Inozyme is committed to developing therapies for patients with rare, life-threatening disorders of pathologic mineralization and intimal proliferation. At Inozyme, our decision making is grounded in our core values that ensure the highest ethical standards of our scientific and clinical research programs. This, coupled with our compliance with regulatory and industry standards, enables our mission to advance science and research for the treatment of diseases with high unmet need.
Participation in a clinical trial provides the best opportunity to gain access to an investigational medication. Information about ongoing Inozyme sponsored clinical trials can be accessed either at the Inozyme website (www.inozyme.com) or at the National Institutes of Health (NIH) website for clinical trials being conducted in the US (www.clinicaltrials.gov).
In some circumstances, a patient with a serious or life-threatening disease may not be able to participate in a clinical trial or a clinical trial for that patient may not be available. Seeking use of an investigational medication under these circumstances (early access or compassionate use) is permitted by the US Food and Drug Administration (FDA) under Expanded Access Programs (EAP). Analogous programs are available outside the US; requirements are country specific.
Our policy is intended to comply with applicable regulatory requirements for any such use or access.
The following factors are considered when reviewing requests for EAP:
- The illness must be serious or immediately life-threatening with no available treatment options (such as approved products or enrolling clinical trials).
- The patient must have undergone appropriate standard treatments without success and no comparable alternative treatment is available or exists to treat the disease or condition.
- The patient is ineligible for participation in any ongoing clinical study of the investigational product, which includes lack of access due to geographic limitations. If a clinical trial is pending (almost ready to begin) for which the patient would be eligible, then the patient’s condition must be such that he/she would suffer serious morbidity or death if required to wait for the start of the clinical trial.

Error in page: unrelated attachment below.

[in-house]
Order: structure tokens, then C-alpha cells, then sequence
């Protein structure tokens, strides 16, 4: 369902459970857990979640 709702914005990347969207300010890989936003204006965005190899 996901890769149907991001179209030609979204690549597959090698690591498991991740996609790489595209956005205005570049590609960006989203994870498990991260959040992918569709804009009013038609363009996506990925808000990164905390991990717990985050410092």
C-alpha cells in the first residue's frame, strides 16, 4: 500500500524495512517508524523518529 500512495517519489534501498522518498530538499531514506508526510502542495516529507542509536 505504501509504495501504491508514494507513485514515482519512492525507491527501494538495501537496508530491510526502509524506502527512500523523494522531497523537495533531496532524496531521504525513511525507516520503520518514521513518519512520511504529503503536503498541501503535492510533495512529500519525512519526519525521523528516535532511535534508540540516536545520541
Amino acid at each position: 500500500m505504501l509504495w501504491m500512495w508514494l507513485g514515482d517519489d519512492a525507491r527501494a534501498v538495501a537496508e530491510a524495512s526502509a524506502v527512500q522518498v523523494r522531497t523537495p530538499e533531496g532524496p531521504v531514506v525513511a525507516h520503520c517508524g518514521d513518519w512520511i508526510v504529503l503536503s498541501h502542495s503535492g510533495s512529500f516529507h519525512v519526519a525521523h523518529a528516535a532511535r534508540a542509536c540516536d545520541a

- The patient has a disease for which there is sufficient evidence of a projected benefit from the use of the investigational product and the benefit outweighs the known or anticipated risks.
- There is an ability to provide the product in a fair and equitable manner and there is adequate manufacturing capacity for ongoing programs.
- Granting expanded access would not potentially compromise the scientific validity of broader development programs or interfere with or delay current clinical trials or regulatory filings designed to make the therapy available to many more patients.
All requests must be submitted by the appropriately licensed treating physician caring for the patient to better understand the benefit-risk of the therapy for the patient’s condition. Physicians wishing to discuss an early access request should submit the request via email using the email address email@example.com
The treating physician should include in the email communication the following:
- A brief history of the patient.
- Medications administered to control the underlying disease condition.
- List of available alternative treatments.
- A description of why the treating physician believes the patient would benefit from receiving the investigational medicine.
Inozyme will be solely responsible for granting expanded access requests based on information provided by the treating physician, contingent upon the approval of applicable regulatory authorities. In some cases, Inozyme will ask the requesting physician to contact regulatory authorities directly to request expanded access.
For Patients/Caregivers/Patient Advocates
Inozyme does not accept requests directly from patients or family members. All requests should be made through the patient’s treating physician. Inozyme will respond to requests within 3 business days.
For more information on early access, visit the U.S. Food and Drug Administration (FDA) website.